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Biggest Takeaways: Faculty Council meets as semester nears its end

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President Hargis

Assuming mental health is only a student issue would be a mistake, Chief Wellness Officer Todd Misener said in Tuesday’s Faculty Council meeting.

The council discussed several issues as this semester draws to a close, including mental health, budget short falls, COVID cases and the petition to recall the mayor and the city council.

Here are the biggest takeaways.

Mental health

Misener addressed the problem of mental health on campus and called staff and faculty to take care of themselves, so they can better help their students.

“The issues are real,” Misener said.

The peak age of suicidal ideation is actually closer to the average age of faculty and staff than it is to the average age of a college student, Misener said. He gave the council several resources and tips to better aid faculty through this trying semester. 

Vice President of Student Affairs, Doug Hallenbeck, commended the work Greek Life students are doing in response to the loss of peers to suicide. 

“It’s pretty touching what they are trying to do and what they are doing,” Hallenbeck said.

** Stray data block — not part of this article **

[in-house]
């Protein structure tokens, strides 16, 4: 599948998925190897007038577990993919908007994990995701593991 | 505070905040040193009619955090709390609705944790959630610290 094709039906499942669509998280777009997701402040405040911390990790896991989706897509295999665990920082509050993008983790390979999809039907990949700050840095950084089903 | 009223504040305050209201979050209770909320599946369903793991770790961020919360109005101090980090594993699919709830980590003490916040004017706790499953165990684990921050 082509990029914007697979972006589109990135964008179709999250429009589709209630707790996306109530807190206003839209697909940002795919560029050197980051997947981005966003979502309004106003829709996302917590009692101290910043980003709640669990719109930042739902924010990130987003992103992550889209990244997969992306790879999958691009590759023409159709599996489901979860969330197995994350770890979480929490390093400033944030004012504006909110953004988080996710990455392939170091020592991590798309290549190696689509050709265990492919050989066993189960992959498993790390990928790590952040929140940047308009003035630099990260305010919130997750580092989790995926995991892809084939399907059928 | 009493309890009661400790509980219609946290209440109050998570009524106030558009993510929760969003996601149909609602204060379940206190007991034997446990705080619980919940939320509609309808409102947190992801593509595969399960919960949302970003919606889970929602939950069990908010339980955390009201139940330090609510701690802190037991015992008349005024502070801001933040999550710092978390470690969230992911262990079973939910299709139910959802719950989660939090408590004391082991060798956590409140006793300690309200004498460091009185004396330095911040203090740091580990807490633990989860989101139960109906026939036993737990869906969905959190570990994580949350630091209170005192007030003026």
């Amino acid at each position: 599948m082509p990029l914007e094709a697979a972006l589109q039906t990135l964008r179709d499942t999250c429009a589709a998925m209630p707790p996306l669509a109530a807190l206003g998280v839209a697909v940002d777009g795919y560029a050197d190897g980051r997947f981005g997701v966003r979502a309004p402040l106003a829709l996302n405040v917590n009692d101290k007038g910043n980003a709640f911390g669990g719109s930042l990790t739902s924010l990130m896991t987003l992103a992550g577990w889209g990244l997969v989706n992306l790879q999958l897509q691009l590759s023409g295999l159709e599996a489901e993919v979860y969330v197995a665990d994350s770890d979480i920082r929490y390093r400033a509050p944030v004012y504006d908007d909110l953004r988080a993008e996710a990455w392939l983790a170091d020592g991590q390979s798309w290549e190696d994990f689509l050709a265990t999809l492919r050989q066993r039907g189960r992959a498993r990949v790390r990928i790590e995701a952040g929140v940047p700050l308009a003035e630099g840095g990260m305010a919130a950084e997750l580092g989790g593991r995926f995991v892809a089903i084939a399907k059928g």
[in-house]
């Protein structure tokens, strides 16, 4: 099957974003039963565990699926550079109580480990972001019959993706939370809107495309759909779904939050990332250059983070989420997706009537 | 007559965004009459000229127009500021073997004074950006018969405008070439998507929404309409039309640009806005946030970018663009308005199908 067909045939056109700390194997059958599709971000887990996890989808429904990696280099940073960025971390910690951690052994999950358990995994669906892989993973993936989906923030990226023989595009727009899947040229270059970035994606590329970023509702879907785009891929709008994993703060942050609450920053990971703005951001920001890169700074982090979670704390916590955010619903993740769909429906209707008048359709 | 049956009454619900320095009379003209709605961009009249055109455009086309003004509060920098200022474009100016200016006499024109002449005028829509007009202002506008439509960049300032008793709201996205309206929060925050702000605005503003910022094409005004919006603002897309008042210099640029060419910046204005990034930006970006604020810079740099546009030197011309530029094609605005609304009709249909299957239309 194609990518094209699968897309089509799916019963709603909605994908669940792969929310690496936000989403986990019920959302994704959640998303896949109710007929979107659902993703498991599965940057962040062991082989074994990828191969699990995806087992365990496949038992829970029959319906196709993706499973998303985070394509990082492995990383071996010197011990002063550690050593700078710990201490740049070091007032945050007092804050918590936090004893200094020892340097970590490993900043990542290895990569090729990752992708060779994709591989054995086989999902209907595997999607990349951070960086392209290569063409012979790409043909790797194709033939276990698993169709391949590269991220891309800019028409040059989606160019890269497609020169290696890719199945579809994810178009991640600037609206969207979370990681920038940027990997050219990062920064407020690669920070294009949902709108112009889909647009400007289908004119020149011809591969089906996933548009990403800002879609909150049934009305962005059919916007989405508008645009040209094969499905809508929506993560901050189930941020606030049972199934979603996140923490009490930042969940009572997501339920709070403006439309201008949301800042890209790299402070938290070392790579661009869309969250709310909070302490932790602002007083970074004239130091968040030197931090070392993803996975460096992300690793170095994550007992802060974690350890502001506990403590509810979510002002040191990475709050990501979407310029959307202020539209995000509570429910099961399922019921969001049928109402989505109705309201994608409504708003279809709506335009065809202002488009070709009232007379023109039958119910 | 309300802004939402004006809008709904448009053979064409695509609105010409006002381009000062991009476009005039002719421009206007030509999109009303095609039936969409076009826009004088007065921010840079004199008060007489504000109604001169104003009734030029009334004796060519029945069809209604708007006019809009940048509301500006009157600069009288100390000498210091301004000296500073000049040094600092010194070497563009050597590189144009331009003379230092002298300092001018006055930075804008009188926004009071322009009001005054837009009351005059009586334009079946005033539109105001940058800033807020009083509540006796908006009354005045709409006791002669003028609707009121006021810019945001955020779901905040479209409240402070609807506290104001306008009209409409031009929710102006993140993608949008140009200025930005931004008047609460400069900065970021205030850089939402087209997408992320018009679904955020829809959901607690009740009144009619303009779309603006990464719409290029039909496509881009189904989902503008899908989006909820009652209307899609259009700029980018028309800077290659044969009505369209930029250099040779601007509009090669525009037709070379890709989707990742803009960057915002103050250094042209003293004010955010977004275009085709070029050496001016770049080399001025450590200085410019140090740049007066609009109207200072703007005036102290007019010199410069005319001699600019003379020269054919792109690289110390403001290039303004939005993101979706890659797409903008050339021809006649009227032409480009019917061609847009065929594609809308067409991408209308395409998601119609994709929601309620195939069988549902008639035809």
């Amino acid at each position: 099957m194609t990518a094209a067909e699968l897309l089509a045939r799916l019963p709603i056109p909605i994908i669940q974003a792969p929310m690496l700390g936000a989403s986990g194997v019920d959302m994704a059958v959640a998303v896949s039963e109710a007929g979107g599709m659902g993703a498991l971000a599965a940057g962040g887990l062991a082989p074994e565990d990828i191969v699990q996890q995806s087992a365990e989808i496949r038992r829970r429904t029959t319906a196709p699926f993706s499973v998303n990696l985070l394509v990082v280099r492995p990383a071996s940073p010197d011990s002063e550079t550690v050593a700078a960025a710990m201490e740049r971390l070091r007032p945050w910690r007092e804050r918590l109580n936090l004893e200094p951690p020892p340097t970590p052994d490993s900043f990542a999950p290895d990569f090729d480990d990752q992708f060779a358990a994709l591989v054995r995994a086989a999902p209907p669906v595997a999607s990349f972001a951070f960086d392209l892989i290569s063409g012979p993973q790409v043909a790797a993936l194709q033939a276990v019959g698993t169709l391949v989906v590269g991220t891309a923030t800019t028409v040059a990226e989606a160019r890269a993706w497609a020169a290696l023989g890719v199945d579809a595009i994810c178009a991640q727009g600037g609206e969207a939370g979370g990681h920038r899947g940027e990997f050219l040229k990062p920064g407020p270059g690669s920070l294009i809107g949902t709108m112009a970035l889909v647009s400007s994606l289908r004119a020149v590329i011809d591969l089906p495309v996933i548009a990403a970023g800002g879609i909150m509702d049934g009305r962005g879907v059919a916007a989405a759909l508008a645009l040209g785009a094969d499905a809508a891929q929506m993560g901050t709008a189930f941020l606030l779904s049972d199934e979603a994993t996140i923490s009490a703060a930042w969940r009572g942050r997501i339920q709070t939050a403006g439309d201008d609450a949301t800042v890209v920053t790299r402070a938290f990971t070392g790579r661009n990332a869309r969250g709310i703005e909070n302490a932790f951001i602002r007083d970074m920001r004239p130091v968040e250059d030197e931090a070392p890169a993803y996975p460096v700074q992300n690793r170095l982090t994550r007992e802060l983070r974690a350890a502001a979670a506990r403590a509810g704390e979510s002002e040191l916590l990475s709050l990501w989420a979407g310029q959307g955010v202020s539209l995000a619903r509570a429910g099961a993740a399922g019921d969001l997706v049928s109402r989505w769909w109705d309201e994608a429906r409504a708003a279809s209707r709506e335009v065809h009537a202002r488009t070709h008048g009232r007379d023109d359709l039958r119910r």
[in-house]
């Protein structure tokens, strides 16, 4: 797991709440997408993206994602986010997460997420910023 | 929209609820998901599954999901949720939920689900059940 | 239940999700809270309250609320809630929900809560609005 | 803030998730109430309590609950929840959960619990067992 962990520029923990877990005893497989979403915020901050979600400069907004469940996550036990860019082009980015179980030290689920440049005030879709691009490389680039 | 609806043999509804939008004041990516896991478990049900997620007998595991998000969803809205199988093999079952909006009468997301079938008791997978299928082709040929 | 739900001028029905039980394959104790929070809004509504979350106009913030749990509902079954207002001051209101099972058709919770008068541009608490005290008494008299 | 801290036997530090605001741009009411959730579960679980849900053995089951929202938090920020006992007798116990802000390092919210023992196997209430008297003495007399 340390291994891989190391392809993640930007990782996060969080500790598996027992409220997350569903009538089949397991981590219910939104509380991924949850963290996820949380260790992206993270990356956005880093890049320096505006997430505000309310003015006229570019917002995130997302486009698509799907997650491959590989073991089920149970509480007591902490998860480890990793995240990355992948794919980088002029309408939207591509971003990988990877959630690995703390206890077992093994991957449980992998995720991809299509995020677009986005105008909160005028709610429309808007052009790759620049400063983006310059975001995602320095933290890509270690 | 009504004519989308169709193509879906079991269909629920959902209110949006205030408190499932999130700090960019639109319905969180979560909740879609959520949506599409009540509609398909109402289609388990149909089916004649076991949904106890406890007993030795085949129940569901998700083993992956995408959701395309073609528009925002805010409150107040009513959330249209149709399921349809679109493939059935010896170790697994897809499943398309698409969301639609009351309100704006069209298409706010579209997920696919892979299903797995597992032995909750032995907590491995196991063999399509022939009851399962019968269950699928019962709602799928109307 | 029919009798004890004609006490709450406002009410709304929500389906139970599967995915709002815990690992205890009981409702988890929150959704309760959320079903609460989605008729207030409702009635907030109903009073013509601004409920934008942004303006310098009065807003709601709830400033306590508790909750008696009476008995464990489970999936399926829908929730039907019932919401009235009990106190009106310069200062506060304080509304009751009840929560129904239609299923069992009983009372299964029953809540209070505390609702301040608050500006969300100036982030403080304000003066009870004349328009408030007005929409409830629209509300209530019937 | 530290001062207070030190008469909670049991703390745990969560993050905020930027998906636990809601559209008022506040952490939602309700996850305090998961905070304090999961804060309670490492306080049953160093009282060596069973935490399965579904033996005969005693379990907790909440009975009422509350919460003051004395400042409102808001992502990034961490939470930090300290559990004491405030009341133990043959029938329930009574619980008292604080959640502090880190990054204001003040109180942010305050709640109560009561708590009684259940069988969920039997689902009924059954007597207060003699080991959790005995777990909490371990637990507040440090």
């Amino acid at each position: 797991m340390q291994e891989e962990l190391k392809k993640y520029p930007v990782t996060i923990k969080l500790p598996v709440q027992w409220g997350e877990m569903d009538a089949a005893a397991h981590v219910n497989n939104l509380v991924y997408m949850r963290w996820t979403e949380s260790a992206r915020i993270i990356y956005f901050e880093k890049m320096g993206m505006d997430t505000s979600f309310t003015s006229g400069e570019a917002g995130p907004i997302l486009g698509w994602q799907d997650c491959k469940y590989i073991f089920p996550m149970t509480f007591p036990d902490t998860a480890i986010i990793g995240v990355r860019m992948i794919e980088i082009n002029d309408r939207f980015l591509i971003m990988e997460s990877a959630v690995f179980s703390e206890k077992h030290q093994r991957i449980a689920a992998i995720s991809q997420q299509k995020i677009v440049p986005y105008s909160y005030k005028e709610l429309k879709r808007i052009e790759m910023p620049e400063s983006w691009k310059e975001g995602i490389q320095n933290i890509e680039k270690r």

Budget Shortfalls/Covid Cases Increase

OSU President Burns Hargis noted the university is struggling with a significant budget shortage. 

Hargis said the university’s appropriation, if inflation adjusted, hasn’t been this low since the 1980’s. He said the university is working to make up for these losses.

Then, Hargis addressed the recent increase in COVID-19 cases in Stillwater, which has him concerned. He did make it clear that the increase is not near the previous peak, but it is something to continue monitoring.

“Keep your mask on,” Hargis said.

Recall on Stillwater Mayor and City Council

Petitions were filed recently to “recall the Mayor and the entire City Council” because of its handling of the coronavirus pandemic, specifically in reference to the mask mandate and the limitations put on bars.

Senior Vice President for Administration and Finance, Joe Weaver, did not hold back his distaste for the petitions, noting the City Council and Mayor are all citizens who volunteered to work for the city.

“It's expected they will have enough signatures to get a ballot that we will have to vote on,” Weaver said. “It is really disheartening.”

Weaver told the council to expect to hear more about this issue in the following months.